Washington, D.C. – “I am absolutely devastated to learn of the earthquake that struck Haiti late this afternoon. I fear that an earthquake of this magnitude, with its subsequent aftershocks, has dealt a serious blow to the livelihoods and lives of many Haitians and to the important economic, political and social developments that are underway in the country.
“Haiti is already the poorest country in the Western Hemisphere. I have traveled to Haiti many times, and I have seen the poverty and desperation of the Haitian people with my own eyes. There is widespread unemployment and underemployment, and more than two thirds of Haitian workers do not have formal jobs. There is a high risk of infectious diseases, including diarrhea, hepatitis, typhoid fever, dengue fever and malaria. The infant mortality rate is nearly 6 percent, and almost half of the adult population cannot read and write.
“Many people have worked hard over the years to assist the people of Haiti. I have worked with officials in the U.S. government and international organizations to bring economic development to Haiti. Meanwhile, dedicated people working with charities and non-governmental organizations are on the ground in Haiti trying to end poverty and help the Haitian people build a brighter future for themselves and their children.
“I have also worked very hard over several years to bring debt cancellation to Haiti, which owed over $1 billion in debts to the World Bank, the International Monetary Fund (IMF) and other multilateral financial institutions. Last June, the World Bank announced that all of these debts would be completely canceled.
“Yet for the people of Haiti, every step forward seems to be followed by three steps backward. In August and September of 2008, Haiti was struck by four hurricanes and tropical storms in rapid succession: Fay, Gustav, Hanna and Ike. The loss of life and the destruction of infrastructure as a result of these storms were devastating.
“The storms destroyed more than 22,000 houses and damaged an additional 84,000 houses. Almost all of the agricultural land in the country was flooded, causing more than $200 million in damage to the agricultural sector alone and exacerbating hunger throughout the country. The storms also damaged or destroyed roads, bridges and other essential infrastructure.
“I had hoped that this year would be a year of recovery for Haiti. Yet this earthquake could prove to be even more damaging than the storms of 2008. We do not yet know the full extent of the damage, but certainly many Haitians have lost their lives or their loved ones, and many survivors will have lost their homes or livelihoods.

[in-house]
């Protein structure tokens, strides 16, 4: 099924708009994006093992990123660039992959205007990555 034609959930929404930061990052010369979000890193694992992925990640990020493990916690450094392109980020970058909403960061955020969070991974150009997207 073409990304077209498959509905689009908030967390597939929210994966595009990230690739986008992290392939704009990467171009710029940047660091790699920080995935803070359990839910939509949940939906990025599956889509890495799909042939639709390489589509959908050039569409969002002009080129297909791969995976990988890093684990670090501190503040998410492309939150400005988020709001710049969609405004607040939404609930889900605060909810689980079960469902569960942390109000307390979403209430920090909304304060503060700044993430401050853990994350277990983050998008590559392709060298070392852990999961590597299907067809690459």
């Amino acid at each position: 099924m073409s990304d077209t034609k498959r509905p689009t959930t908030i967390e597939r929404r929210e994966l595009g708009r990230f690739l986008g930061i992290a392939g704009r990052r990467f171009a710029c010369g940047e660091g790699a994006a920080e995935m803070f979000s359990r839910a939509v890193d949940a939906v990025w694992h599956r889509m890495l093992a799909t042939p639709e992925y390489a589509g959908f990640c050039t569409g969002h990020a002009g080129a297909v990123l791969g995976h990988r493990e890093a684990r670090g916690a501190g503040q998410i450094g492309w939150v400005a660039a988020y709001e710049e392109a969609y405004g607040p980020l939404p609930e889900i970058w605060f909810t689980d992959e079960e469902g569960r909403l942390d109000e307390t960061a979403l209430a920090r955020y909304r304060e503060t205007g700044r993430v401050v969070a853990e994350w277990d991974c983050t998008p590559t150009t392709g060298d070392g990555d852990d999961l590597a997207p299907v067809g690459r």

“As much as one can be at this time, I am encouraged by statements of support and solidarity from President Obama, Secretary of State Clinton and the international community. I urge the U.S. government, the international community, nonprofit organizations and even individual people to take all appropriate actions to respond to this earthquake and help the Haitian people recover from this terrible tragedy.
“My heart is with the people of Haiti tonight, and I commit myself to doing everything I can to help them through this terrible disaster.”
From Congresswoman Barbara Lee and the Congressional Black Caucus
Washington D.C. – Rep. Barbara Lee, chairwoman of the Congressional Black Caucus, released the following statement today after learning of a major earthquake in Haiti:
“Members of the Congressional Black Caucus will continue to monitor the situation in Haiti and are committed to providing whatever humanitarian assistance is needed.
“Over the last few years Haiti has experienced an extraordinary set of challenges from high food prices and food shortages to natural disasters. Haiti will need increased attention and resources from the international community to help it recover during this difficult period.
“My thoughts and prayers go out to the Haitian people and the Haitian American community.”
For information about the status of U.S. citizens in Haiti, contact the American Citizens Services at (888) 407-4747.
Additionally, it has been recommended that cash donations to an established relief organization in Haiti is the best way to help at this time, since the destruction of ports, airports and roads will make the distribution of goods difficult.